So, I had good intentions to avoid all reviewing this year. It did not last long. The offer to write on a volume in which Cristina Cocco edits one of the comedies of Tito Livio Frulovisi had a double attraction: first, the text being printed was by an author with whom I have more than a passing acquaintance, having written about this wandering humanist in the English Historical Review and elsewhere. Second, it was for the The Medieval Review, an on-line project housed at Indiana University. Its website is not as elegant or as user-friendly as that the Reviews in History site of London’s IHR, which I have had cause to mention recently; but it is a worthy project and one which surely has the future on its side: for how long can print journals continue to justify taking up space with notices of individual volumes which often appear long after publication? I can see an ongoing purpose to hardcopy review articles, and to more combative debates aroused in response to a single work, but the shorter review is something to which the internet is best suited.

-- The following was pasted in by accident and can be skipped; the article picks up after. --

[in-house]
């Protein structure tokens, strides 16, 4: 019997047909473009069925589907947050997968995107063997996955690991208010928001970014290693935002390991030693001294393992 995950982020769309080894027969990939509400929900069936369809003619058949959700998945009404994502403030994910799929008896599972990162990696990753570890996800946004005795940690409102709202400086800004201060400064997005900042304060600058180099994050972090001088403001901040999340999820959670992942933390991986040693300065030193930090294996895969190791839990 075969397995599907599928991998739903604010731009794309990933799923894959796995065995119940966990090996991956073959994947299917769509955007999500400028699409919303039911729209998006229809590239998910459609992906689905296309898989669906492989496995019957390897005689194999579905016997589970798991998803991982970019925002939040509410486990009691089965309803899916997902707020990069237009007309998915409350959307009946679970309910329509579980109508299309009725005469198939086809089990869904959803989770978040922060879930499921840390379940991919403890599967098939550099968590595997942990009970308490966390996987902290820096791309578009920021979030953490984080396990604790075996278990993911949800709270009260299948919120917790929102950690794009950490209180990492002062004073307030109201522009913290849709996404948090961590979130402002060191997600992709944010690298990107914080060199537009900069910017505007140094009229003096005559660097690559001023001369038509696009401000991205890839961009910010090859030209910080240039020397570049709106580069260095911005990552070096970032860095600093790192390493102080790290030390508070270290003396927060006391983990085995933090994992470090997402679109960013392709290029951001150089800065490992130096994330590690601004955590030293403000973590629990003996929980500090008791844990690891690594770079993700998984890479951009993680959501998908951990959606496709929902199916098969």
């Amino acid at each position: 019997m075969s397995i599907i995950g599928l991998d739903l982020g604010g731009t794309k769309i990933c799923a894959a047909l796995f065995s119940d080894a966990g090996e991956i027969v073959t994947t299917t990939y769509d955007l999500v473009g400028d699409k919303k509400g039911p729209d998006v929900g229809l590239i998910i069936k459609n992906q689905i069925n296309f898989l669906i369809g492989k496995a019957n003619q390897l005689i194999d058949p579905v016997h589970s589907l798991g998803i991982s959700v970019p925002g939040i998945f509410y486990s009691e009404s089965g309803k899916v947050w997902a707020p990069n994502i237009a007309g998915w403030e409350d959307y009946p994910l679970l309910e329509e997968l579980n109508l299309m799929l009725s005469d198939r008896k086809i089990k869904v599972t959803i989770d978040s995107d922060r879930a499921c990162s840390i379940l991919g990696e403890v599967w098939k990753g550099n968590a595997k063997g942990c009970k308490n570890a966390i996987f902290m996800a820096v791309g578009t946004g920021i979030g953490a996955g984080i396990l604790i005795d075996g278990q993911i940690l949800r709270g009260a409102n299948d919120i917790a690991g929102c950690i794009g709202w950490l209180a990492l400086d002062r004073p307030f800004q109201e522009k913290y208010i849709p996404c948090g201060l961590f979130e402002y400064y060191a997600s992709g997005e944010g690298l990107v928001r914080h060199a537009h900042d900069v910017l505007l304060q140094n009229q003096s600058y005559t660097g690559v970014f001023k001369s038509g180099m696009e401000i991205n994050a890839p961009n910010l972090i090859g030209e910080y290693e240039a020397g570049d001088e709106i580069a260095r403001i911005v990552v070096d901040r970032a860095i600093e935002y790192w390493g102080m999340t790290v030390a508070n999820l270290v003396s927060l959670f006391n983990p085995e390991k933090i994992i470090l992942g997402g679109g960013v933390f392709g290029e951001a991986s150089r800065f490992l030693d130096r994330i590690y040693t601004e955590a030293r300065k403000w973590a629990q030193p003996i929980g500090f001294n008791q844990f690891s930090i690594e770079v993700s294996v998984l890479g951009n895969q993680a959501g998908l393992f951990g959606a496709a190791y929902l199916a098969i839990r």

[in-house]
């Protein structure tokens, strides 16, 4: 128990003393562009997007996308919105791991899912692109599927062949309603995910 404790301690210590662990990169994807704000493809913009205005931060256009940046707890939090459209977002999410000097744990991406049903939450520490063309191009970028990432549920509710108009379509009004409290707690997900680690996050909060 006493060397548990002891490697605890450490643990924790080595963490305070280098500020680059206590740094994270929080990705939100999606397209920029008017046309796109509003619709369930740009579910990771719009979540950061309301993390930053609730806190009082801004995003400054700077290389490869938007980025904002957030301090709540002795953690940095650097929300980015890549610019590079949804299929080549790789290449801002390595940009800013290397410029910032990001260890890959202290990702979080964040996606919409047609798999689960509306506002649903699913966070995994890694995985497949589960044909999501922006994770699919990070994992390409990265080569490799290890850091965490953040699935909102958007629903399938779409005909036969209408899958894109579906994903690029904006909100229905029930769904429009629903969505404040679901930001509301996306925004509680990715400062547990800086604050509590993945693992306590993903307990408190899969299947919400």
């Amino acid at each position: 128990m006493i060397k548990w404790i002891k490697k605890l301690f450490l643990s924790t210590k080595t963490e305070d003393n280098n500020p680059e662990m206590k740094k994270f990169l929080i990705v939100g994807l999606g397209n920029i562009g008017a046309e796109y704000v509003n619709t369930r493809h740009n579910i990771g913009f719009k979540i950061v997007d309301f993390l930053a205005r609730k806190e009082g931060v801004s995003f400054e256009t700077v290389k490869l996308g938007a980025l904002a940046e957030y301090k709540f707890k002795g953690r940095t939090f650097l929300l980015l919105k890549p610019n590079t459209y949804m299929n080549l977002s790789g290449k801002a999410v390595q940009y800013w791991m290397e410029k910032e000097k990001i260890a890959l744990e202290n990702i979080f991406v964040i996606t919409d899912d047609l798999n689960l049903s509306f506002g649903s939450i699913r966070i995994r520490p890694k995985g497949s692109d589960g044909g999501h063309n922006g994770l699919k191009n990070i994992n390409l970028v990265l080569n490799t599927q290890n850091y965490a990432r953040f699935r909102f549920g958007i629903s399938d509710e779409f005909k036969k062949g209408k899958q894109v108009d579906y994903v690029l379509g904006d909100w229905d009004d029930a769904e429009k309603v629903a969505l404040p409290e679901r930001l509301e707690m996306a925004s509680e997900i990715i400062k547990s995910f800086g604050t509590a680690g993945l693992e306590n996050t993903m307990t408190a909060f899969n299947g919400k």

And so, reader, I succumbed to temptation. And now the review is available on-line. I will not repeat here what is freely viewable elsewhere on the web. But I do want to mention here two facts about Frulovisi one of which appeared in that review and another which seems not to have received recent scholarly attention.